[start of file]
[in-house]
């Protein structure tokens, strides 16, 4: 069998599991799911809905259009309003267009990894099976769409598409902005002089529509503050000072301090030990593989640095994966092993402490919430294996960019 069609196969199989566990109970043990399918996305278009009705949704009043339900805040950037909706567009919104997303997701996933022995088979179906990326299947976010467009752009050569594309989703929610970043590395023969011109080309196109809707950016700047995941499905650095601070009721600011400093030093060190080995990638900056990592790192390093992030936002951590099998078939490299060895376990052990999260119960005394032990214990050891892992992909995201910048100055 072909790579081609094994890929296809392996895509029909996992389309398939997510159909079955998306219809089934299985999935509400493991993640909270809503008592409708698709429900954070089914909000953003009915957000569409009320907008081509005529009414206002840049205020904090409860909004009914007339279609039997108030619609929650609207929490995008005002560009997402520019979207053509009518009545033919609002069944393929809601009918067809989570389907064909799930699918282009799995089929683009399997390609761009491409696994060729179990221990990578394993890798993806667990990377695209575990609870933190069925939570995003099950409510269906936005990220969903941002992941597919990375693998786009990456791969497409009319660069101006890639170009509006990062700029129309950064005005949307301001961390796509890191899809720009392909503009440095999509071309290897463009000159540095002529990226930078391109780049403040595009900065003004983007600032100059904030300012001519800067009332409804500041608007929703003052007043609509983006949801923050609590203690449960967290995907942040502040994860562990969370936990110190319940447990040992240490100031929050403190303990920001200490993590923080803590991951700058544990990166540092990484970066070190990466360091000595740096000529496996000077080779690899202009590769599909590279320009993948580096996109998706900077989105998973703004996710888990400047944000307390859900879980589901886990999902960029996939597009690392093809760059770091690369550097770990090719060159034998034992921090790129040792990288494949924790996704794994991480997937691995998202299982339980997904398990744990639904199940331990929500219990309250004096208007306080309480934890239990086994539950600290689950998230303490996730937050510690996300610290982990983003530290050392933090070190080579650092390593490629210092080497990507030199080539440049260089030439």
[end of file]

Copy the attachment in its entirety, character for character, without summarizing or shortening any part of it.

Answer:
[in-house]
């Protein structure tokens, strides 16, 4: 069998599991799911809905259009309003267009990894099976769409598409902005002089529509503050000072301090030990593989640095994966092993402490919430294996960019 069609196969199989566990109970043990399918996305278009009705949704009043339900805040950037909706567009919104997303997701996933022995088979179906990326299947976010467009752009050569594309989703929610970043590395023969011109080309196109809707950016700047995941499905650095601070009721600011400093030093060190080995990638900056990592790192390093992030936002951590099998078939490299060895376990052990999260119960005394032990214990050891892992992909995201910048100055 072909790579081609094994890929296809392996895509029909996992389309398939997510159909079955998306219809089934299985999935509400493991993640909270809503008592409708698709429900954070089914909000953003009915957000569409009320907008081509005529009414206002840049205020904090409860909004009914007339279609039997108030619609929650609207929490995008005002560009997402520019979207053509009518009545033919609002069944393929809601009918067809989570389907064909799930699918282009799995089929683009399997390609761009491409696994060729179990221990990578394993890798993806667990990377695209575990609870933190069925939570995003099950409510269906936005990220969903941002992941597919990375693998786009990456791969497409009319660069101006890639170009509006990062700029129309950064005005949307301001961390796509890191899809720009392909503009440095999509071309290897463009000159540095002529990226930078391109780049403040595009900065003004983007600032100059904030300012001519800067009332409804500041608007929703003052007043609509983006949801923050609590203690449960967290995907942040502040994860562990969370936990110190319940447990040992240490100031929050403190303990920001200490993590923080803590991951700058544990990166540092990484970066070190990466360091000595740096000529496996000077080779690899202009590769599909590279320009993948580096996109998706900077989105998973703004996710888990400047944000307390859900879980589901886990999902960029996939597009690392093809760059770091690369550097770990090719060159034998034992921090790129040792990288494949924790996704794994991480997937691995998202299982339980997904398990744990639904199940331990929500219990309250004096208007306080309480934890239990086994539950600290689950998230303490996730937050510690996300610290982990983003530290050392933090070190080579650092390593490629210092080497990507030199080539440049260089030439």